Always Magic in the Air: The Bomp and Brilliance of the Brill Building Era

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Viking, 2005 - Music - 334 pages
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Always Magic in the Air is a family portrait of fourteen remarkable young songwriters who, huddled in midtown Manhattan┬'s Brill Building and in 1650 Broadway during the late 1950s and early ┬'60s, crafted rock ┬'n┬' roll┬'s first entries in the Great American Songbook┬—classics like Elvis Presley┬'s ┬“Jailhouse Rock,┬” Dionne Warwick┬'s ┬“Walk on By,┬” the Crystals┬' ┬“Uptown,┬” the Shirelles┬' ┬“Will You Love Me Tomorrow,┬” and the Righteous Brothers┬' ┬“You┬'ve Lost That Lovin┬' Feelin┬'.┬” Jerry Leiber and Mike Stoller, Burt Bacharach and Hal David, Doc Pomus and Mort Shuman, Neil Sedaka and Howie Greenfield, Carole King and Gerry Goffin, Barry Mann and Cynthia Weil, and Jeff Barry and Ellie Greenwich melded black, white, and Latino sounds before multiculturalism became a concept, integrated audiences before America desegregated its schools, and brought a new social consciousness to pop music.

Evoking a period when fear and frivolity, sputniks and hula-hoops simultaneously girdled the globe, Ken Emerson┬—author of the acclaimed Doo-Dah!: Stephen Foster and the Rise of American Popular Culture┬—describes the world that made these songwriters, the world they in turn made in their music, and the impact on their careers, partnerships, and marriages when the Beatles, Dylan, and drugs ripped those worlds asunder. The stories behind their songs make the ┬“golden oldies┬” we take for granted sound brand new and more moving and eloquent than we ever suspected.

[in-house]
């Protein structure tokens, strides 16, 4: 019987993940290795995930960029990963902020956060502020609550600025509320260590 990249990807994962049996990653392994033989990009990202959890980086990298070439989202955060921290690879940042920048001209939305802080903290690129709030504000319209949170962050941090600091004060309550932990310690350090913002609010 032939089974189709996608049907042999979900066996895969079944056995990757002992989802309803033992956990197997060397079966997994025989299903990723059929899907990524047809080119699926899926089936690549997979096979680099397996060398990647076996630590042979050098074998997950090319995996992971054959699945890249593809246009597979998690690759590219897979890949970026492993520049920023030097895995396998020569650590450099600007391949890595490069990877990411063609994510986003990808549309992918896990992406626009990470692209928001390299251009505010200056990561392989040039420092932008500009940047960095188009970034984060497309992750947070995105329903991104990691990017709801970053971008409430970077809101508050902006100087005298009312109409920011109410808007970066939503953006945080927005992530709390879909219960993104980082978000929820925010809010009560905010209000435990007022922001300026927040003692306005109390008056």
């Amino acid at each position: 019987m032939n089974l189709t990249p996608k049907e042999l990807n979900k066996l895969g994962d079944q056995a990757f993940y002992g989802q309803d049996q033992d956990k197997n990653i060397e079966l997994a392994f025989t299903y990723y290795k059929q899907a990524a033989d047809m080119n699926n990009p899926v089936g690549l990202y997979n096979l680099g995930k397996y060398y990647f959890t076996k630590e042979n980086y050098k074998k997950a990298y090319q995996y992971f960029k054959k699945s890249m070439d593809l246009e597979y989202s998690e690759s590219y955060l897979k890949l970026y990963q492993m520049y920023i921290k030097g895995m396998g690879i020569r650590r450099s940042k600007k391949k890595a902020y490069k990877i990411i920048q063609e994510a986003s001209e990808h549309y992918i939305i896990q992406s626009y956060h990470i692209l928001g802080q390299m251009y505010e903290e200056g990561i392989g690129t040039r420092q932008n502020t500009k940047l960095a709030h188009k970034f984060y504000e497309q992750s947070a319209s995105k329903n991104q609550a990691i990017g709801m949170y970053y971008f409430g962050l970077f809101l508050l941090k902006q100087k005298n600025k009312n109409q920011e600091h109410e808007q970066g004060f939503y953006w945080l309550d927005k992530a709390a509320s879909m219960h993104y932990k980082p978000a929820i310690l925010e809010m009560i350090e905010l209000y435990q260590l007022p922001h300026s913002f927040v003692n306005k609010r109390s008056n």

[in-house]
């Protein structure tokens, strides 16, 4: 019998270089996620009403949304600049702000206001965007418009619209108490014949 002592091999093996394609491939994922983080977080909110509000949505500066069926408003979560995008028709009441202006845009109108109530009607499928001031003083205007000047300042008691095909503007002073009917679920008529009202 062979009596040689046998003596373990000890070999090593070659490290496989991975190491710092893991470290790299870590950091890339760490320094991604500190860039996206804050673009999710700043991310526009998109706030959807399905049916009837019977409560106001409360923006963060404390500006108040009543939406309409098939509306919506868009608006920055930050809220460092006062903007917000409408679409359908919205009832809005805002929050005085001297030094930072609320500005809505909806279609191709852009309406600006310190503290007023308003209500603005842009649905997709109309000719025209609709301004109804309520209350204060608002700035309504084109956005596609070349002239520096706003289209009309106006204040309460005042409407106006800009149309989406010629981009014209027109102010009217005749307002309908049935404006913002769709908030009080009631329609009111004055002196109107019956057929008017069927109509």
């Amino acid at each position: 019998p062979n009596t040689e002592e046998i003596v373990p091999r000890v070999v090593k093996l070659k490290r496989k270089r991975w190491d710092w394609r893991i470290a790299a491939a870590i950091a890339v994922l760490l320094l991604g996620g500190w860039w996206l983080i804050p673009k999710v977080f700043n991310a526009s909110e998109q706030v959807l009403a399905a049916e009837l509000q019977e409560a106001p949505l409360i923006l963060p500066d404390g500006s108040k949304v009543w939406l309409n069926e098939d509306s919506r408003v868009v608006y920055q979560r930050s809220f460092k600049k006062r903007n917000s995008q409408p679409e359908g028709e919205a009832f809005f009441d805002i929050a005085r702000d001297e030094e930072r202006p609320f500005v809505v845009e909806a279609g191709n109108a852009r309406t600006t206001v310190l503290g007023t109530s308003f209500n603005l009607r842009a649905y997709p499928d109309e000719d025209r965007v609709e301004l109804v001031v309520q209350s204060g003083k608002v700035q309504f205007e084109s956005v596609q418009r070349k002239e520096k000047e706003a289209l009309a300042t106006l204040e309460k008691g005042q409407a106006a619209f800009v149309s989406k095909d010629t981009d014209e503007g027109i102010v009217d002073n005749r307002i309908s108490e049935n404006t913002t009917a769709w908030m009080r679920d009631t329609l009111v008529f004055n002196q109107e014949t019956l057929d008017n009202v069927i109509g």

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LibraryThing Review

User Review  - melaniemaksin - LibraryThing

I've had this book for years, but it took the passing of Ellie Greenwich (part of the songwriting team responsible for such classic, iconic pop songs as "Be My Baby" and "Leader of the Pack") this ... Read full review

ALWAYS MAGIC IN THE AIR: The Bomp and Brilliance of the Brill Building Era

User Review  - Jane Doe - Kirkus

The songsmiths of Broadway's great hit factories get their due. Stephen Foster's biographer (Doo-Dah!, 1997) takes a welcome look at Foster's 20th-century successors: the songwriters who toiled in ... Read full review


The Original Cool Cats
A Broadway Divided
Lonely Avenue

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About the author (2005)

Ken Emerson, the author of Doo-Dah!: Stephen Foster and the Rise of American Popular Culture and coauthor of Stephen Foster, a documentary film for the PBS series The American Experience, has written widely about popular music and culture since the 1960s. His articles and reviews have appeared in publications ranging from Rolling Stone to The Wall Street Journal. He is the former articles editor of The New York Times Magazine and op-ed editor of New York Newsday.

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